If a wing fragment found in the western Indian Ocean turns out to be part of missing Flight 370, experts say, there are probably other pieces of the aircraft that floated off rather than sinking to the bottom of the ocean. Finding them remains the hard part.
John Page, an aircraft design expert at the University of New South Wales in Australia, said the discovery of the fragment last week on Reunion Island leads him to conclude the missing Boeing 777 broke up, most likely when it hit the water nearly 17 months ago.
He said that while the main body of the plane is likely to have sunk, he thinks other small, lightweight parts attached to the wings and tail may have floated free and could still be afloat — pieces like the flaps, elevators, ailerons and rudders.
"I'm certain other bits floated," he said. "But whether they've washed up anywhere is another question. The chances of hitting an island are pretty low."
He said there's plenty of trash in the ocean, and even if somebody sailing past spotted something in the water, he or she may have no clue it was from the plane.
The discovery of the fragment, which has been taken to France, could be a significant development in one of aviation's greatest mysteries. Malaysia Airlines Flight 370 vanished in March 2014 while flying from Kuala Lumpur to Beijing with 239 people aboard.
Air safety investigators have identified the component as a flaperon from a 777. French and Malaysian investigators will begin examining the piece Wednesday to make sure that assessment is correct. They will try to confirm the flaperon is from Flight 370 and gather clues about what happened to the plane. Flight 370 is the only missing 777.
Authorities believe the plane most likely crashed offshore from Australia in the east Indian Ocean. Oceanographers say it's feasible the wing fragment floated thousands of kilometers (miles) in a counterclockwise direction across the ocean before washing ashore.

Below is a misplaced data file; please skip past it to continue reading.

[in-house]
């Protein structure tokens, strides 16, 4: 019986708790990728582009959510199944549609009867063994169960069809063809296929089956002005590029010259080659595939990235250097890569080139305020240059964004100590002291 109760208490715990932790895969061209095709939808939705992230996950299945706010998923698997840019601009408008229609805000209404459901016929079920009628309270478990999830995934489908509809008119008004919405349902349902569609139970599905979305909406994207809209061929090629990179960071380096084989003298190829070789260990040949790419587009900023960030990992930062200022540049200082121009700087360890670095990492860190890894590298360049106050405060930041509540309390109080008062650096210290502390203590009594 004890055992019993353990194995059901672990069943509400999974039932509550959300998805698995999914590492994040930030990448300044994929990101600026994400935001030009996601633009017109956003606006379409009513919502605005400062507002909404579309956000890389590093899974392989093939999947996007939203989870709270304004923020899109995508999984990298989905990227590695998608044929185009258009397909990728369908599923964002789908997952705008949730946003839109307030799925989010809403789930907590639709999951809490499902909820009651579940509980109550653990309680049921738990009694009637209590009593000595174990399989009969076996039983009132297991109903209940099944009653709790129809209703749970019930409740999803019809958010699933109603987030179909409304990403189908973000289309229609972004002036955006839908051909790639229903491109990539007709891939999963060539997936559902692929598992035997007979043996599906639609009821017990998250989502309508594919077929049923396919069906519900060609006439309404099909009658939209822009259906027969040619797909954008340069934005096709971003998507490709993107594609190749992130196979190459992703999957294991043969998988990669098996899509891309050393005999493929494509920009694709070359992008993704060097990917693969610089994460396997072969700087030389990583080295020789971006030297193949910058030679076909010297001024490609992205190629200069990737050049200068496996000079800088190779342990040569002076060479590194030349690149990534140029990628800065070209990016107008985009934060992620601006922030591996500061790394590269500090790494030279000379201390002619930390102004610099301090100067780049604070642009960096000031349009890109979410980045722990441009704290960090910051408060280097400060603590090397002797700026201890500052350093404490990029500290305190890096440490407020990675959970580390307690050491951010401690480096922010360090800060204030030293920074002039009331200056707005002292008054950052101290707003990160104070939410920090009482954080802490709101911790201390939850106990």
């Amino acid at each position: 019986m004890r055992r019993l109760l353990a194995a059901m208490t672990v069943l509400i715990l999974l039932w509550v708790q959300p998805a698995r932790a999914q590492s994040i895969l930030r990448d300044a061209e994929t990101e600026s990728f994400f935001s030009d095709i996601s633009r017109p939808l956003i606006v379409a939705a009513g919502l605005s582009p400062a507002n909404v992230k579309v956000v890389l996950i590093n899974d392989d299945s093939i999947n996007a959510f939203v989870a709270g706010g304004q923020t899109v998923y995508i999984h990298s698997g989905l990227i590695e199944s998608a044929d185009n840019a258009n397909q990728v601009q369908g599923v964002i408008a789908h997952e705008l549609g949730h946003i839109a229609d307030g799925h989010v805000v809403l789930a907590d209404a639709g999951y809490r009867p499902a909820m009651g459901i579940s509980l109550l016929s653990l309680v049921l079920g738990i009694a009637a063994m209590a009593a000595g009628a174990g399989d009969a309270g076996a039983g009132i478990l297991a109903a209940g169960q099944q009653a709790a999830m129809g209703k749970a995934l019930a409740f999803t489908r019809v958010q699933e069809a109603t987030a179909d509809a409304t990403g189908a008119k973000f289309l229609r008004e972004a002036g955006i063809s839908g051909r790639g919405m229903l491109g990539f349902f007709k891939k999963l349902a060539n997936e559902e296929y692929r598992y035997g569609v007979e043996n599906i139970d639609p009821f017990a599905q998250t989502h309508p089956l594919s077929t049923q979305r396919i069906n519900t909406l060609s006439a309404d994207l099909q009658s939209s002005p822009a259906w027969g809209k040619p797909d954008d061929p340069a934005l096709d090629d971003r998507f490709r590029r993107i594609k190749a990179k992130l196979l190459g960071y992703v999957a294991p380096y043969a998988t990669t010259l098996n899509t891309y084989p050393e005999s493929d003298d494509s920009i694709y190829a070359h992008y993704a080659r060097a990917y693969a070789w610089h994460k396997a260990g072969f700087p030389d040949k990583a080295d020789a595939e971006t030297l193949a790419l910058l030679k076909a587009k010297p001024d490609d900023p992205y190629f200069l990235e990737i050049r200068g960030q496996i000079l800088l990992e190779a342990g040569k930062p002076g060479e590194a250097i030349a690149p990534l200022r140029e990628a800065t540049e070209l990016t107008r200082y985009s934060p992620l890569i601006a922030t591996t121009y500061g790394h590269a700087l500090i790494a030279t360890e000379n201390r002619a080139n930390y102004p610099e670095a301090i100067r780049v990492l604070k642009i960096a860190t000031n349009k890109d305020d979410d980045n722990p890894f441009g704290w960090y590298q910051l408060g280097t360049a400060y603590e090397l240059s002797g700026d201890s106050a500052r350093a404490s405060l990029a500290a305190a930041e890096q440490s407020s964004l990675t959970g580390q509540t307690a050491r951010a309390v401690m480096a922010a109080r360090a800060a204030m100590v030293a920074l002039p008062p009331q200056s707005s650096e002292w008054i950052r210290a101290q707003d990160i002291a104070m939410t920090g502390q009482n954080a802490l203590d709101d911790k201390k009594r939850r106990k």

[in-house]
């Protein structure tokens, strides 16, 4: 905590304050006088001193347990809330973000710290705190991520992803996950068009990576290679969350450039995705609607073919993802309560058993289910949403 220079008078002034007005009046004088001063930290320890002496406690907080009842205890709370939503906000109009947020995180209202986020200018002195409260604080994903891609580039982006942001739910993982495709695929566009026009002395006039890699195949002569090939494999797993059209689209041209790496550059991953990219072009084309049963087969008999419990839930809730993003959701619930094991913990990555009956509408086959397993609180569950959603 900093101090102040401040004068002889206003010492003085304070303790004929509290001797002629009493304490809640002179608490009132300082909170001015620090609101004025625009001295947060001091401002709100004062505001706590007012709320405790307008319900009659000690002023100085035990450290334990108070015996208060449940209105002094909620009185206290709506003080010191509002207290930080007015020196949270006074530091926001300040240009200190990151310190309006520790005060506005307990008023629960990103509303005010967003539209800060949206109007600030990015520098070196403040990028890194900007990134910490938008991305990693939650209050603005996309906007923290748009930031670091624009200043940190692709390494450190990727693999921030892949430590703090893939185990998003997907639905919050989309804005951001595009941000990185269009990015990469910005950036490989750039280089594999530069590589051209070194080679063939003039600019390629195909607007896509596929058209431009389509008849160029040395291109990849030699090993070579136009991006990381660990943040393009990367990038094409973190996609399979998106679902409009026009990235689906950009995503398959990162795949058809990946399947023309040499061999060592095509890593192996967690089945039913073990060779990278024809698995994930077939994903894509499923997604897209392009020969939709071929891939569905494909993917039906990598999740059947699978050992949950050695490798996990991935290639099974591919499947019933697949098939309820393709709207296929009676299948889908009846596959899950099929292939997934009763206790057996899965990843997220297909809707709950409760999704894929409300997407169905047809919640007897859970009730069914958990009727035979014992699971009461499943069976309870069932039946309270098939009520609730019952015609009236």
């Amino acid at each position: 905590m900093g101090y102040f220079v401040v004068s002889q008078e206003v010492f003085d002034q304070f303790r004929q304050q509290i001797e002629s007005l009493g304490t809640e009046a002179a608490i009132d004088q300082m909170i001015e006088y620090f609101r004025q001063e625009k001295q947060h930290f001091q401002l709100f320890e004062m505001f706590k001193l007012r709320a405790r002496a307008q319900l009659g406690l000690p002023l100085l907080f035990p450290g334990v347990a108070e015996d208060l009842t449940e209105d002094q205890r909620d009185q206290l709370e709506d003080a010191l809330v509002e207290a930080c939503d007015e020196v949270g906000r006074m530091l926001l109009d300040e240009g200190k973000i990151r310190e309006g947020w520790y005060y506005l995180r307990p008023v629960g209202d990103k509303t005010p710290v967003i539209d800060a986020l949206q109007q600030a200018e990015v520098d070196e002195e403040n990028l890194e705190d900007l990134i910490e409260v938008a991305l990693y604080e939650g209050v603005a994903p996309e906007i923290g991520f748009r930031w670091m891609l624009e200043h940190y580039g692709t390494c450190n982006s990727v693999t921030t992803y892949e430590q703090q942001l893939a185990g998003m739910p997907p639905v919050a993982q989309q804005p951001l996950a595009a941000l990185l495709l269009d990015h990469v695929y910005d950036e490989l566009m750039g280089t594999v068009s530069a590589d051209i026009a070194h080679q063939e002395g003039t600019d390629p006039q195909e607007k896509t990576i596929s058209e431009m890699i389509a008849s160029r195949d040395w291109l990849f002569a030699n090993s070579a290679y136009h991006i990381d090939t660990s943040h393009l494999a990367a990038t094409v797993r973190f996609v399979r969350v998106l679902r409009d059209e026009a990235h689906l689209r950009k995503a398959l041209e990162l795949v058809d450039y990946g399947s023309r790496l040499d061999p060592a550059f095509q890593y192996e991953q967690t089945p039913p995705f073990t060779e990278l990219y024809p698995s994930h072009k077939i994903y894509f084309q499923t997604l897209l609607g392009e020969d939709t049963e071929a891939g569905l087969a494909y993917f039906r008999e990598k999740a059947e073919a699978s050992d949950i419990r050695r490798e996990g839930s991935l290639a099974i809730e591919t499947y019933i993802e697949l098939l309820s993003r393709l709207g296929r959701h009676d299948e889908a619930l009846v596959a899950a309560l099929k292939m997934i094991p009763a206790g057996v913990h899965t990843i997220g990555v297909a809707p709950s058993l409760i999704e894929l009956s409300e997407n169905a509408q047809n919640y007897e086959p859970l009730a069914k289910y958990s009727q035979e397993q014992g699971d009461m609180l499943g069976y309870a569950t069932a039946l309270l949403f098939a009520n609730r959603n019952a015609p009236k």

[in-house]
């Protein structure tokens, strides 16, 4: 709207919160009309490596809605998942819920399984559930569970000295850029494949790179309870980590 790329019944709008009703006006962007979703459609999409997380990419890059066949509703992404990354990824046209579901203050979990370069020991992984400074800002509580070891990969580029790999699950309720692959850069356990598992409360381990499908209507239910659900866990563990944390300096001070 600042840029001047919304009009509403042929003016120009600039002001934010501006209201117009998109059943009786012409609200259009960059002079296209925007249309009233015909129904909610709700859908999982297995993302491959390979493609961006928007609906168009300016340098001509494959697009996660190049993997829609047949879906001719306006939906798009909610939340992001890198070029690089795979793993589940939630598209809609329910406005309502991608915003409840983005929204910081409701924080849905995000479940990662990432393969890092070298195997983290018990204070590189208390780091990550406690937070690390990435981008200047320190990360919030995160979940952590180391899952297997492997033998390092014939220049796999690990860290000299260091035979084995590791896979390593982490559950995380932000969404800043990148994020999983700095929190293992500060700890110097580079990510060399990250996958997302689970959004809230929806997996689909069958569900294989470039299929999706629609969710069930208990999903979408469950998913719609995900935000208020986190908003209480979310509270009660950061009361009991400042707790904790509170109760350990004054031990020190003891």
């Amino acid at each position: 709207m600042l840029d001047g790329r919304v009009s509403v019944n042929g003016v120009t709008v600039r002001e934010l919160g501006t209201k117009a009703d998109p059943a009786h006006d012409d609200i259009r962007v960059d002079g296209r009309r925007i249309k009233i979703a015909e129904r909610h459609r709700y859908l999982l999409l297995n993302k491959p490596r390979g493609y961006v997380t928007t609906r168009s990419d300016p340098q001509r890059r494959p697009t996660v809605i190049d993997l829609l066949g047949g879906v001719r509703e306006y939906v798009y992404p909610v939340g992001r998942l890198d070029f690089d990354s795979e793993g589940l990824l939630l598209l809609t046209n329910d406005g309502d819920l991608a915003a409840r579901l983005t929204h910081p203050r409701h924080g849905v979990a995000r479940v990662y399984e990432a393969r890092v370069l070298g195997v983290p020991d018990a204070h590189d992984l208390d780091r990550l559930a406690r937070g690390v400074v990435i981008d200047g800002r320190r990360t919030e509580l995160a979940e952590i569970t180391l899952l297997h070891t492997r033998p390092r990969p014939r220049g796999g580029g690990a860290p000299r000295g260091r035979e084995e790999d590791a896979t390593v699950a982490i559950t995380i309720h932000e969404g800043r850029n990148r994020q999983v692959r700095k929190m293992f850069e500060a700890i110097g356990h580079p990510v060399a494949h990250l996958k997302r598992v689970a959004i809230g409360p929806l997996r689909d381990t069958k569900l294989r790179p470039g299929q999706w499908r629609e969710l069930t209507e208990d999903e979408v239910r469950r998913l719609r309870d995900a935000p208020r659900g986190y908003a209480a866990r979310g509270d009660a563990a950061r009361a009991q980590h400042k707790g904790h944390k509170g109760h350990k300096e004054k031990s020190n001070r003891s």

Malaysian authorities said this week they'll seek help from territories near Reunion Island to search for more debris.
Page said the heaviest parts of the plane, like the engines, would sink immediately, while other parts might get spread out by the currents before sinking, forming a triangular-shaped debris field on the ocean floor.
He said flight-control surfaces on the wings and tail would be most likely to break off and float because they are essentially carbon-fiber skins filled with air, making them strong but lightweight. They're also designed to be waterproof, so moisture doesn't enter them and freeze during flight.
"What makes aircraft work are their light structures," he said.
Depending on how the aircraft broke up, Page said, it's possible other pieces could float. Those could include plastic and fiberglass trim, door panels, even personal belongings or luggage. He said it was unlikely any human remains would have survived very long.
Mark Tuttle, a professor in mechanical engineering at the University of Washington, said in an email that all structural materials used in transport aircraft are heavy enough they will sink in saltwater. He said the only time they will float, as he suspects is the case with the flaperon, is when a design feature like air trapped inside causes them to remain buoyant.
Geoff Dell, an air safety investigation expert and associate professor at Australia's Central Queensland University, said he, too, would expect the parts most likely to break free and float would be the flight-control surfaces. Many are attached to the plane only with hinges.
He said the amount of floating debris would be determined by the way the plane hit the water, which remains unknown. He said if it hit in an uncontrolled manner and at a high speed, the plane would likely break up more, allowing more debris to float. A more controlled landing, on the other hand, could result in more of the plane remaining intact and sinking, he said.
Dell said some parts of the plane that might initially float, such as a seat that broke free from the fuselage, could become degraded and saturated over time and eventually sink.
Michael Smart, a professor of aerospace engineering at the University of Queensland, said there was some reason for hope in the search.
"If one piece turns up, perhaps there's a likelihood that others will as well," he said. "It's strange to think you'd find one part that floated and nothing else."